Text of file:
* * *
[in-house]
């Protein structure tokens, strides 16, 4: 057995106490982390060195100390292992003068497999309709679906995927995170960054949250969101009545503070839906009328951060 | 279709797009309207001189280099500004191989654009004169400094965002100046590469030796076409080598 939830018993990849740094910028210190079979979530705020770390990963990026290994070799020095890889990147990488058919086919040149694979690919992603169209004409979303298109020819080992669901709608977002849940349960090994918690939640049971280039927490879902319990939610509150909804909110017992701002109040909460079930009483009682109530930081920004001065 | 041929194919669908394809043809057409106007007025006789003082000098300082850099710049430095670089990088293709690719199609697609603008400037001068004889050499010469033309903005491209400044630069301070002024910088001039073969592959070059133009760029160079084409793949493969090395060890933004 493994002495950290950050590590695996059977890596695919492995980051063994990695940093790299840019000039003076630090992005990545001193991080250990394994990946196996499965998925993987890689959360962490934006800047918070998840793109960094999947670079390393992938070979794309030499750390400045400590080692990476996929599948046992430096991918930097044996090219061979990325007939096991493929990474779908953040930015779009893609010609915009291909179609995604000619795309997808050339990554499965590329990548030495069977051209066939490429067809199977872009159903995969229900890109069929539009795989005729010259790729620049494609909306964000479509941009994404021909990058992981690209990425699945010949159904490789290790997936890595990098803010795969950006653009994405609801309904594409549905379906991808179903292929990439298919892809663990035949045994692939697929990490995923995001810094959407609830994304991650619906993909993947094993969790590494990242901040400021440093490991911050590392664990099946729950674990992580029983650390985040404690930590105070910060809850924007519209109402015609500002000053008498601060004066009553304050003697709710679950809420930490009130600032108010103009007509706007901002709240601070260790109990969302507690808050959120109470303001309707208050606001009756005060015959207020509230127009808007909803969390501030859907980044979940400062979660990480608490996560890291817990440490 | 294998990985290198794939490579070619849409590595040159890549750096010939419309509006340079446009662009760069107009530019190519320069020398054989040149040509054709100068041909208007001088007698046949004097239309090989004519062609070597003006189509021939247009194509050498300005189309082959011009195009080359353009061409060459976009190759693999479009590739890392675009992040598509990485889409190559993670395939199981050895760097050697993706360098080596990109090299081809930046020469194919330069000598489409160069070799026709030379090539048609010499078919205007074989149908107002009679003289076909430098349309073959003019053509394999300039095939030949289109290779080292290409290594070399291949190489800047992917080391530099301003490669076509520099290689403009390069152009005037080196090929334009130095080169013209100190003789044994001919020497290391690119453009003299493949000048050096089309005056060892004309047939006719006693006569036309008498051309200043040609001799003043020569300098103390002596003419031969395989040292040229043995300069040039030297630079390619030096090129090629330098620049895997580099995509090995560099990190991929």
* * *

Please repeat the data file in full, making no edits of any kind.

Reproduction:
[in-house]
């Protein structure tokens, strides 16, 4: 057995106490982390060195100390292992003068497999309709679906995927995170960054949250969101009545503070839906009328951060 | 279709797009309207001189280099500004191989654009004169400094965002100046590469030796076409080598 939830018993990849740094910028210190079979979530705020770390990963990026290994070799020095890889990147990488058919086919040149694979690919992603169209004409979303298109020819080992669901709608977002849940349960090994918690939640049971280039927490879902319990939610509150909804909110017992701002109040909460079930009483009682109530930081920004001065 | 041929194919669908394809043809057409106007007025006789003082000098300082850099710049430095670089990088293709690719199609697609603008400037001068004889050499010469033309903005491209400044630069301070002024910088001039073969592959070059133009760029160079084409793949493969090395060890933004 493994002495950290950050590590695996059977890596695919492995980051063994990695940093790299840019000039003076630090992005990545001193991080250990394994990946196996499965998925993987890689959360962490934006800047918070998840793109960094999947670079390393992938070979794309030499750390400045400590080692990476996929599948046992430096991918930097044996090219061979990325007939096991493929990474779908953040930015779009893609010609915009291909179609995604000619795309997808050339990554499965590329990548030495069977051209066939490429067809199977872009159903995969229900890109069929539009795989005729010259790729620049494609909306964000479509941009994404021909990058992981690209990425699945010949159904490789290790997936890595990098803010795969950006653009994405609801309904594409549905379906991808179903292929990439298919892809663990035949045994692939697929990490995923995001810094959407609830994304991650619906993909993947094993969790590494990242901040400021440093490991911050590392664990099946729950674990992580029983650390985040404690930590105070910060809850924007519209109402015609500002000053008498601060004066009553304050003697709710679950809420930490009130600032108010103009007509706007901002709240601070260790109990969302507690808050959120109470303001309707208050606001009756005060015959207020509230127009808007909803969390501030859907980044979940400062979660990480608490996560890291817990440490 | 294998990985290198794939490579070619849409590595040159890549750096010939419309509006340079446009662009760069107009530019190519320069020398054989040149040509054709100068041909208007001088007698046949004097239309090989004519062609070597003006189509021939247009194509050498300005189309082959011009195009080359353009061409060459976009190759693999479009590739890392675009992040598509990485889409190559993670395939199981050895760097050697993706360098080596990109090299081809930046020469194919330069000598489409160069070799026709030379090539048609010499078919205007074989149908107002009679003289076909430098349309073959003019053509394999300039095939030949289109290779080292290409290594070399291949190489800047992917080391530099301003490669076509520099290689403009390069152009005037080196090929334009130095080169013209100190003789044994001919020497290391690119453009003299493949000048050096089309005056060892004309047939006719006693006569036309008498051309200043040609001799003043020569300098103390002596003419031969395989040292040229043995300069040039030297630079390619030096090129090629330098620049895997580099995509090995560099990190991929």